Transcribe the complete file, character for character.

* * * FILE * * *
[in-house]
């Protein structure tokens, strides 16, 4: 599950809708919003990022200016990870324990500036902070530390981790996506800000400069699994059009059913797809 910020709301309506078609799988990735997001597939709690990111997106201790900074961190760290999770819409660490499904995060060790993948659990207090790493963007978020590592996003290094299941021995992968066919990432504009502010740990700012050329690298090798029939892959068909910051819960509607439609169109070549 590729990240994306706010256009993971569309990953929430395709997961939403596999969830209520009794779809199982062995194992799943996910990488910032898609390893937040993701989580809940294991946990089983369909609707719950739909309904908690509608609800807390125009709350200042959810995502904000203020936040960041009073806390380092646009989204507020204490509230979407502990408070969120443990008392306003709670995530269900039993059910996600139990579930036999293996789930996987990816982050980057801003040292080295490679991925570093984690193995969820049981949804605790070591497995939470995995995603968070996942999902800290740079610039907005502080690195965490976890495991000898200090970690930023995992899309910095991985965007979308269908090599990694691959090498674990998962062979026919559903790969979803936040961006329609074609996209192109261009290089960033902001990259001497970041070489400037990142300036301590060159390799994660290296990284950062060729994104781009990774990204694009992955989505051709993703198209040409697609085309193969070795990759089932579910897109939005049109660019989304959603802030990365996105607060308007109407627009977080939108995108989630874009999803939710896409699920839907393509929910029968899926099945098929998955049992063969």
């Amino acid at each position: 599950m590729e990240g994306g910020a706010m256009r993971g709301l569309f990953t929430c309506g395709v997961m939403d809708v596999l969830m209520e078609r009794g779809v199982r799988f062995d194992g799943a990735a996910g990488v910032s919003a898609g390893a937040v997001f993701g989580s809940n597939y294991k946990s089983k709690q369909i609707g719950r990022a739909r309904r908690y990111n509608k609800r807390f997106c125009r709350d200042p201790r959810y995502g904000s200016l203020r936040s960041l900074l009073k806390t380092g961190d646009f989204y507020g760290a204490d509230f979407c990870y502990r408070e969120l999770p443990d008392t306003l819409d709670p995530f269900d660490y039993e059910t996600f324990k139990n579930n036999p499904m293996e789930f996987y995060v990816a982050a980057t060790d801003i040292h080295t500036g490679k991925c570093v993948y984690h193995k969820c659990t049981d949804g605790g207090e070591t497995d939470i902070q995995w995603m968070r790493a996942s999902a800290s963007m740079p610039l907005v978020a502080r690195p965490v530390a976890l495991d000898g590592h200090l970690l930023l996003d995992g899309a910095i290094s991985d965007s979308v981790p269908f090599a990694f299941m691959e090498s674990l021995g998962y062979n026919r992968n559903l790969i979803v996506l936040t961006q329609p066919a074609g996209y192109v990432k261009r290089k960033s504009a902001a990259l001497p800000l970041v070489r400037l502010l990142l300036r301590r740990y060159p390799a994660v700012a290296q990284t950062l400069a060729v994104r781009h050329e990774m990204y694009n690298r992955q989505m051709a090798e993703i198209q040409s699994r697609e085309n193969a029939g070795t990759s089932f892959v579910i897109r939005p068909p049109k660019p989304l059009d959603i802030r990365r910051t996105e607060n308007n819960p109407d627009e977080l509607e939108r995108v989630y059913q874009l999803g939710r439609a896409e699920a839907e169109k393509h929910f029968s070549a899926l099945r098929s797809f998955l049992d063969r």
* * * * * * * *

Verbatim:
[in-house]
């Protein structure tokens, strides 16, 4: 599950809708919003990022200016990870324990500036902070530390981790996506800000400069699994059009059913797809 910020709301309506078609799988990735997001597939709690990111997106201790900074961190760290999770819409660490499904995060060790993948659990207090790493963007978020590592996003290094299941021995992968066919990432504009502010740990700012050329690298090798029939892959068909910051819960509607439609169109070549 590729990240994306706010256009993971569309990953929430395709997961939403596999969830209520009794779809199982062995194992799943996910990488910032898609390893937040993701989580809940294991946990089983369909609707719950739909309904908690509608609800807390125009709350200042959810995502904000203020936040960041009073806390380092646009989204507020204490509230979407502990408070969120443990008392306003709670995530269900039993059910996600139990579930036999293996789930996987990816982050980057801003040292080295490679991925570093984690193995969820049981949804605790070591497995939470995995995603968070996942999902800290740079610039907005502080690195965490976890495991000898200090970690930023995992899309910095991985965007979308269908090599990694691959090498674990998962062979026919559903790969979803936040961006329609074609996209192109261009290089960033902001990259001497970041070489400037990142300036301590060159390799994660290296990284950062060729994104781009990774990204694009992955989505051709993703198209040409697609085309193969070795990759089932579910897109939005049109660019989304959603802030990365996105607060308007109407627009977080939108995108989630874009999803939710896409699920839907393509929910029968899926099945098929998955049992063969």
């Amino acid at each position: 599950m590729e990240g994306g910020a706010m256009r993971g709301l569309f990953t929430c309506g395709v997961m939403d809708v596999l969830m209520e078609r009794g779809v199982r799988f062995d194992g799943a990735a996910g990488v910032s919003a898609g390893a937040v997001f993701g989580s809940n597939y294991k946990s089983k709690q369909i609707g719950r990022a739909r309904r908690y990111n509608k609800r807390f997106c125009r709350d200042p201790r959810y995502g904000s200016l203020r936040s960041l900074l009073k806390t380092g961190d646009f989204y507020g760290a204490d509230f979407c990870y502990r408070e969120l999770p443990d008392t306003l819409d709670p995530f269900d660490y039993e059910t996600f324990k139990n579930n036999p499904m293996e789930f996987y995060v990816a982050a980057t060790d801003i040292h080295t500036g490679k991925c570093v993948y984690h193995k969820c659990t049981d949804g605790g207090e070591t497995d939470i902070q995995w995603m968070r790493a996942s999902a800290s963007m740079p610039l907005v978020a502080r690195p965490v530390a976890l495991d000898g590592h200090l970690l930023l996003d995992g899309a910095i290094s991985d965007s979308v981790p269908f090599a990694f299941m691959e090498s674990l021995g998962y062979n026919r992968n559903l790969i979803v996506l936040t961006q329609p066919a074609g996209y192109v990432k261009r290089k960033s504009a902001a990259l001497p800000l970041v070489r400037l502010l990142l300036r301590r740990y060159p390799a994660v700012a290296q990284t950062l400069a060729v994104r781009h050329e990774m990204y694009n690298r992955q989505m051709a090798e993703i198209q040409s699994r697609e085309n193969a029939g070795t990759s089932f892959v579910i897109r939005p068909p049109k660019p989304l059009d959603i802030r990365r910051t996105e607060n308007n819960p109407d627009e977080l509607e939108r995108v989630y059913q874009l999803g939710r439609a896409e699920a839907e169109k393509h929910f029968s070549a899926l099945r098929s797809f998955l049992d063969r």